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Year : 1989  |  Volume : 35  |  Issue : 3  |  Page : 123-34

Bombay experience in intensive respiratory care over 6 years.

Correspondence Address:
S R Kamat

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Source of Support: None, Conflict of Interest: None

PMID: 0002699498

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The experience of the intensive respiratory care in 930 cases treated from 1983 for 4 years and in 404 cases over the next 2 years is reported. The background operational problems are stressed. Those between age 10 and 50 years did significantly better (p less than 0.05). The survival over the first 4 years in IPPR cases was 16.3% and in non IPPR group 71.8%; over the next 2 years, the former group, survival was 32.4 and 36.3%. The survival in asthmatic patients was high (76%). In cases with organophosphorus poisoning (without IPPR), survival was 81% while in IPPR group it was 29%. In 1988, the results in this group were better due to more aggressive management. In autopsy data on 85 cases, infection was not a major feature in those dying within 24 hours. The survival in COPD cases showed significant relation to age (p less than 0.05), initial arterial pO2 below 60 mm (p less than 0.01) and arterial pH below 7.3 (p less than 0.01). In cases with pneumonia (also asthma) younger cases did better (p less than 0.05) as also those with pneumonia and initial pO2 above 60 mm (p less than 0.01) and pH above 7.3 (p less than 0.001). When pneumonia was community acquired, survival (64.8%) was better than when it was hospital acquired (24%; p less than 0.01). Only the need for IPPR affected survival in trauma group. The major cause of death was infection with Klebsiella, Pseudomonas, Staphylococci and other gram--ve organisms. It is concluded that with proper planning and training, the IRCU does provide a useful mode of treatment in selected patients with respiratory problems.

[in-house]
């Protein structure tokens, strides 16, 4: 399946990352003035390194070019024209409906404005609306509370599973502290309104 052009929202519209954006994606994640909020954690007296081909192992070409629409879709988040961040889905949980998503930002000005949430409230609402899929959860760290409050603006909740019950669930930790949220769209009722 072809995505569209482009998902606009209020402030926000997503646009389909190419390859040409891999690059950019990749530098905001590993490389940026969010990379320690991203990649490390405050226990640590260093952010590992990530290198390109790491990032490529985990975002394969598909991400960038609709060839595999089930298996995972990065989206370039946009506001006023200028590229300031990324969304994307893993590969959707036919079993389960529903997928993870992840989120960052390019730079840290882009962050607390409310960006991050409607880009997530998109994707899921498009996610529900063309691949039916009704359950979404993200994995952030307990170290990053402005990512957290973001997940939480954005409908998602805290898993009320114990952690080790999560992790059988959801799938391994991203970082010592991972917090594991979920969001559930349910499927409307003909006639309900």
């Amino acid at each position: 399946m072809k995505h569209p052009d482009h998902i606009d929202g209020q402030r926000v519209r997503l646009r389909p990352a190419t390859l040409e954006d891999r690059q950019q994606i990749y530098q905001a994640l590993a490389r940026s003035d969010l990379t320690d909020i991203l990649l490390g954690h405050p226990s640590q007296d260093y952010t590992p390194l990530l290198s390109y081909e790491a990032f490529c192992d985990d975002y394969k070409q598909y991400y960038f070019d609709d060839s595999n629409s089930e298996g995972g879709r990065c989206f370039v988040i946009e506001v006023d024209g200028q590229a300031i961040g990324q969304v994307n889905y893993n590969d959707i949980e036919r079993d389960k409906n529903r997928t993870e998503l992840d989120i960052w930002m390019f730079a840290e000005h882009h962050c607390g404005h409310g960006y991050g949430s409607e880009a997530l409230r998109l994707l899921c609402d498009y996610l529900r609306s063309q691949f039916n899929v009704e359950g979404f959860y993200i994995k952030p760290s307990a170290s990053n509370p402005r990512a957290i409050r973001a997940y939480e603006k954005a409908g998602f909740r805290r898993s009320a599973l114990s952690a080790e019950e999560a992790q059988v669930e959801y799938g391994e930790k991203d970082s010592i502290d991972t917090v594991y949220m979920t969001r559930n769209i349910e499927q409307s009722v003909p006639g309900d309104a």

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Online since 12th February '04
2004 - Journal of Postgraduate Medicine
Official Publication of the Staff Society of the Seth GS Medical College and KEM Hospital, Mumbai, India
Published by Wolters Kluwer - Medknow